Ashvegas Political Hit List: Reshaping of Lee Walker Heights, RAD Lofts approval, more

Jason Sandford

Jason Sandford is a reporter, writer, blogger and photographer interested in all things Asheville.

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Ashvegas: The City You Love. The News You Want.By James Harrison

Council OKs RAD rent plan

Hoping to keep the rent down at a new development in the fast-changing River Arts District, Asheville City Council members voted 5-2 Tuesday night to grant $765,000 in incentives to RAD Lofts. The project, a 209-unit, $52 million complex to be built on the old Dave Steel property near the “five points” intersection, will also include office and retail space. Mountain Xpress reporter Jake Frankel has a recap of the meeting, which found council members Gordon Smith and Gwen Wisler casting the two “no” votes against the incentives deal.

Wish list on the way to Raleigh

“Rosy” wouldn’t be the best word to describe the relationship between City Council members and their representatives in Raleigh in recent years. But that didn’t stop the group from making desires known to the General Assembly, as they submitted their annual wish list to lawmakers this week. Among the requests—combating graffiti, boosting education funding, stamping out toplessness and restoring film incentive programs. And of course, keeping their hands off Asheville’s water system. For more context, read this Xpress report.

Reshaping of Lee Walker Heights?

Asheville’s oldest public housing development could have some major upgrades on the way. According to this Carolina Public Press report from David Forbes, the city’s Housing Authority has requested proposals from potential developers for overhauling the 96-unit project, which is tucked away near Mission Hospital just below downtown’s booming South Slope. If the ball gets rolling, the changes could be the first among many for Asheville’s 1,500-plus public housing units.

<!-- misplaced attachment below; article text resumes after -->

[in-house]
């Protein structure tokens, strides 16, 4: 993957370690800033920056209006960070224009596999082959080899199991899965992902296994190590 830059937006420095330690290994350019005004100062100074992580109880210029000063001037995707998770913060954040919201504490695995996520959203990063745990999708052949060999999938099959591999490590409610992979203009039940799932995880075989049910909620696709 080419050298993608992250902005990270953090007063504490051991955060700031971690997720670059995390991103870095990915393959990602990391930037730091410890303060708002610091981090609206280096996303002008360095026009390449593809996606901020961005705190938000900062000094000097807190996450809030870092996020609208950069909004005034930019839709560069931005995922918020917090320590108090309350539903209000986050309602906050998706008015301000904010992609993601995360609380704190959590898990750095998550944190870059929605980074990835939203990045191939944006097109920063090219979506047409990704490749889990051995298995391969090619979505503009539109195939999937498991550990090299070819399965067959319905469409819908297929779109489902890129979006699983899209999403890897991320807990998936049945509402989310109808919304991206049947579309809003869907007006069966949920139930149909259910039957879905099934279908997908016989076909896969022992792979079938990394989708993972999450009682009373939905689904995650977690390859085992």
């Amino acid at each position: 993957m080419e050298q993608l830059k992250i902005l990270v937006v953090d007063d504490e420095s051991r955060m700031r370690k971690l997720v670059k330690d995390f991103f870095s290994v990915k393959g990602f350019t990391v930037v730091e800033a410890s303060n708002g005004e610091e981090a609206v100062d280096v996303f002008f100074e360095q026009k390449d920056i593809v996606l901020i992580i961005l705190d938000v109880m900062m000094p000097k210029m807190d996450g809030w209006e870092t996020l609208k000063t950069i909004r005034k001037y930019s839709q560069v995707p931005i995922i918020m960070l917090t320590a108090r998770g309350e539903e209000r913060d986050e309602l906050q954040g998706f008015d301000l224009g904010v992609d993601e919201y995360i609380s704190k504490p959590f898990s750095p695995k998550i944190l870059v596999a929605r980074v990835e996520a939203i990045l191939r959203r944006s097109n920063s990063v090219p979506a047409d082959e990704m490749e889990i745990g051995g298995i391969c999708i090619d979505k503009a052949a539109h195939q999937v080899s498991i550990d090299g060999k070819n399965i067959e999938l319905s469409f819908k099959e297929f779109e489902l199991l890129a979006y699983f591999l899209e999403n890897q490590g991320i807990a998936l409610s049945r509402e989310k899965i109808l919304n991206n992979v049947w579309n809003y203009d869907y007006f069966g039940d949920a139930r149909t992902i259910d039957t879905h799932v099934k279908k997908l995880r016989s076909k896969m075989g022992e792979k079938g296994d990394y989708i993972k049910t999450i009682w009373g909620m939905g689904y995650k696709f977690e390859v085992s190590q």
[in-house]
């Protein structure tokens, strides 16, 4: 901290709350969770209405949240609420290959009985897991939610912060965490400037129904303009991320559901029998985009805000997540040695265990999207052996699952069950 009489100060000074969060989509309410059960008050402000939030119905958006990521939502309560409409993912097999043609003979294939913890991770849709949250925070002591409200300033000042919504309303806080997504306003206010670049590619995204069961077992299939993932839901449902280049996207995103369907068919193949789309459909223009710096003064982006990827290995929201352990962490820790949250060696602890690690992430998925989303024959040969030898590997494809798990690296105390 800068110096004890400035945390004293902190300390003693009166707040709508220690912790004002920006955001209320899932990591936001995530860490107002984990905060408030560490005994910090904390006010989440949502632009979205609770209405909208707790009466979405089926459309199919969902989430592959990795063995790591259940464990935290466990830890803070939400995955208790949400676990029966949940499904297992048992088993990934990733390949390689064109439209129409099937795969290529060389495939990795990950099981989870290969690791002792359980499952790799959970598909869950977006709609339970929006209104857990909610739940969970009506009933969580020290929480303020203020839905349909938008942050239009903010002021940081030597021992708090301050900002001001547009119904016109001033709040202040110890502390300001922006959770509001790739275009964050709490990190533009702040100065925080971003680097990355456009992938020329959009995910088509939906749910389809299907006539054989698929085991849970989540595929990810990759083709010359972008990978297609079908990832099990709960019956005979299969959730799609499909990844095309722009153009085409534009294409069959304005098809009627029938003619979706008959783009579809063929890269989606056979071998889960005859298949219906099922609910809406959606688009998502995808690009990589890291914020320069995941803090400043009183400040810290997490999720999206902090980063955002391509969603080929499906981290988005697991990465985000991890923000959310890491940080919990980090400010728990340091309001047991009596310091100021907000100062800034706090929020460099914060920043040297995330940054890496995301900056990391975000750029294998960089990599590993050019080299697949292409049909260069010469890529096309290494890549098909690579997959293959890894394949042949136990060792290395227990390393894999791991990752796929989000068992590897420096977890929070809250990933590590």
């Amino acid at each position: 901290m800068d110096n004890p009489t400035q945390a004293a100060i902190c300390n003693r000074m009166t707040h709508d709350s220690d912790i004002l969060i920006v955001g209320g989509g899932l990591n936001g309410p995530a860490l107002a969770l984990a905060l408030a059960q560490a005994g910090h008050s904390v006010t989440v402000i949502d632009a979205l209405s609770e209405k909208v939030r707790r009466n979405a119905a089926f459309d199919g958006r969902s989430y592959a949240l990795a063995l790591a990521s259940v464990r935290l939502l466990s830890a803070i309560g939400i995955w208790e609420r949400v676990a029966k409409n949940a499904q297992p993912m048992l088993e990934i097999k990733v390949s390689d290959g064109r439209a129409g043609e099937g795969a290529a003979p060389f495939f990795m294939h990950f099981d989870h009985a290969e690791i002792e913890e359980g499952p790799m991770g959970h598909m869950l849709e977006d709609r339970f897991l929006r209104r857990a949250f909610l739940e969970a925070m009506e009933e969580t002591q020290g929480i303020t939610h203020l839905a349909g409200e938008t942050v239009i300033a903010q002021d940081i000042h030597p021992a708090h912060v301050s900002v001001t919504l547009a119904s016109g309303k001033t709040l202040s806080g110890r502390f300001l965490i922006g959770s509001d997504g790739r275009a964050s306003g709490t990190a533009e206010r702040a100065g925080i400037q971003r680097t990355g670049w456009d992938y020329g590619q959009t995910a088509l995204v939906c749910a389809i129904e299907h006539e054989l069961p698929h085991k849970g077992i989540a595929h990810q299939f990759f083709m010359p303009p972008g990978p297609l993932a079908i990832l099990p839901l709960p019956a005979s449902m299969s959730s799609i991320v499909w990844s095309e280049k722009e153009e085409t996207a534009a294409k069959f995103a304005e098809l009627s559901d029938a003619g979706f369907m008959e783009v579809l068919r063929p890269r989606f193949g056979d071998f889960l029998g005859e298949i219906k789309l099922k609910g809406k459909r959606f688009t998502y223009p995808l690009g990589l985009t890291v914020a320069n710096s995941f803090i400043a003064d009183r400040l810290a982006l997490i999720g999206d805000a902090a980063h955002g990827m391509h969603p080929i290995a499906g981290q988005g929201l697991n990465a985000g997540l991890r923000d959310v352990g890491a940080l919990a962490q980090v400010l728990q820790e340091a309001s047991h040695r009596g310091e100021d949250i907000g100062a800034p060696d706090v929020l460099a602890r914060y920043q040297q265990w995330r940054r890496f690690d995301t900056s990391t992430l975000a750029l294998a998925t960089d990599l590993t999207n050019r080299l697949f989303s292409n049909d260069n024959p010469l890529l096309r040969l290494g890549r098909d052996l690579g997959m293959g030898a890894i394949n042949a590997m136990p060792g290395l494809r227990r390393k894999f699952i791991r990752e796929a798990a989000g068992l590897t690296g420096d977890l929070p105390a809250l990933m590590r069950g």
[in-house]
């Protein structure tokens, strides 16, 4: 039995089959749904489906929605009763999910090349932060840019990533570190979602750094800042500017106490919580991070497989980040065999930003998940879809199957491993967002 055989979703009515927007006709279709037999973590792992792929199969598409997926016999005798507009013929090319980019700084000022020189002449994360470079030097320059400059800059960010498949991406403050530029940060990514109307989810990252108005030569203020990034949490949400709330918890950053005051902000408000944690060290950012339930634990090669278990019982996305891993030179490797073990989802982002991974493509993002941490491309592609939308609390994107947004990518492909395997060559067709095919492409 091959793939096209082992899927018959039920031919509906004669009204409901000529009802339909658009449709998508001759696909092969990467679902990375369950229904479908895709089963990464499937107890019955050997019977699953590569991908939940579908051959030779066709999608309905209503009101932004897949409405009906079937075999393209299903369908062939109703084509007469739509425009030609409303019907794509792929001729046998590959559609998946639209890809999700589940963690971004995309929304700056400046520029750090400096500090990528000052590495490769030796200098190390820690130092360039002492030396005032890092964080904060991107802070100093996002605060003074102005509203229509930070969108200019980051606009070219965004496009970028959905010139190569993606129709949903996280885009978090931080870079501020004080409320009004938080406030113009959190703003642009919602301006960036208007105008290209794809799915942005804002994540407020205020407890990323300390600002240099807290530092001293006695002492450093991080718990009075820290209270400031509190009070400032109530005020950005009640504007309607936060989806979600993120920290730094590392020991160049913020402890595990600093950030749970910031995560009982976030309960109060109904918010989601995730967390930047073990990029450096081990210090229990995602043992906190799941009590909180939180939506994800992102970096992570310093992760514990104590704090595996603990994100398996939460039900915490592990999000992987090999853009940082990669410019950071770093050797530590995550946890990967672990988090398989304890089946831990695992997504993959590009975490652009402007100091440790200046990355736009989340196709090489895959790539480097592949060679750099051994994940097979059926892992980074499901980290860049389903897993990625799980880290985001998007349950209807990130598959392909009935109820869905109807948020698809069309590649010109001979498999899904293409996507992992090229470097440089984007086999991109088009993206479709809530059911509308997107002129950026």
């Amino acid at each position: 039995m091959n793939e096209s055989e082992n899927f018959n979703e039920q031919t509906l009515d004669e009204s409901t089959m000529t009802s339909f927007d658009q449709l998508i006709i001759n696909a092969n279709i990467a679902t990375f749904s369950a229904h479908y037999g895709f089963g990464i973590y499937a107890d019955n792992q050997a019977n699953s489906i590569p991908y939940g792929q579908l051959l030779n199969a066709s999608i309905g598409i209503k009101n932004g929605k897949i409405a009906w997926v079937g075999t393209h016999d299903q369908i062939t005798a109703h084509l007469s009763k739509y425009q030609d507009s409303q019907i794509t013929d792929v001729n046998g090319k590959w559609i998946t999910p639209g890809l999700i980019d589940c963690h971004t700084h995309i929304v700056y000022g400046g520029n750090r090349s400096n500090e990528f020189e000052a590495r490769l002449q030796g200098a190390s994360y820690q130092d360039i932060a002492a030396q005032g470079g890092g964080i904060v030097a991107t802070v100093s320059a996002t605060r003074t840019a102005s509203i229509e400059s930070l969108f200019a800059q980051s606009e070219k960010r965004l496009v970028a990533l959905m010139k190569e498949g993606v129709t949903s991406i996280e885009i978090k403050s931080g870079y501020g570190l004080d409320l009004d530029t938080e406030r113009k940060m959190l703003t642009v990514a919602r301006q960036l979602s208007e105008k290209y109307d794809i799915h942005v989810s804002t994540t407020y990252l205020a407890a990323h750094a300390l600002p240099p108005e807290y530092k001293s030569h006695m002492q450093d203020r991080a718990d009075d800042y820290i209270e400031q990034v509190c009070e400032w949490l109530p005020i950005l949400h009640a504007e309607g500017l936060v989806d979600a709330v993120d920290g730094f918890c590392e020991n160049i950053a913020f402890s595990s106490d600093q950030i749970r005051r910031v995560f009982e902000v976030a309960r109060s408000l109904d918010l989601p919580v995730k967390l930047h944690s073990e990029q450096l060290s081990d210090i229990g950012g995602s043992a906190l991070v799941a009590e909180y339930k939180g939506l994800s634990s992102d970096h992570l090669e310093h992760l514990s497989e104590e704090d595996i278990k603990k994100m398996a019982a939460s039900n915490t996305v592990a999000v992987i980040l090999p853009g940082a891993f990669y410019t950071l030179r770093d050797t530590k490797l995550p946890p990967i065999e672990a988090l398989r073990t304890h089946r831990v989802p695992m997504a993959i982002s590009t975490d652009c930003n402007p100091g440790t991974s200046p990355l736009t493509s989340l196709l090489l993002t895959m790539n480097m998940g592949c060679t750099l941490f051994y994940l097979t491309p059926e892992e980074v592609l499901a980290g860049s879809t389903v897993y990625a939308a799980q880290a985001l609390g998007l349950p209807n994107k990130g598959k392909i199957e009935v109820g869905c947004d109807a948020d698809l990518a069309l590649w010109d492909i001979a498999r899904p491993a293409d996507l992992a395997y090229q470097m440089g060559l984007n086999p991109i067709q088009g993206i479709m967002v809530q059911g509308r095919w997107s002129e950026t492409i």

Moffitt-Turner meetup

Surveying the landscape for news between political foes Brian Turner and state Rep. Tim Moffitt, this week has been relatively quiet. Expect that to change today, as the candidates for N.C. District 116 share the stage for what will likely be their “only event before election day”—a breakfast sponsored by the Council for Independent Business Owners. In addition to Turner and Moffitt, candidates for District 115 state Rep. Nathan Ramsey and Democrat John Ager will also be in attendance. And oh yeah, some guy named Thom Tillis. 

Meadows at the fair

This week readers of the Smoky Mountain News were treated to one of the most disorienting interviews they may ever see—a sit down with U.S. Rep. Mark Meadows on the “Paratrooper” ride at the Haywood County Fair. The video is dizzying, might wanna take a dramamine before you watch.

Second thoughts on shutdown

In other Meadows news, the representative made some interesting comments this week in an editorial interview with theAsheville Citizen-Times. While addressing a slew of topics,  congressman admitted his role in last year’s government shutdown wasn’t his greatest idea. “Should I have maybe gotten another strategy to address that? I think history shows us the answer to that is yes,” Meadows is quoted saying. If you recall, a letter circulated by Meadows prior to the event iswidely credited for helping kickstart the sixteen-day shutdown.

Off-and-on again with Obama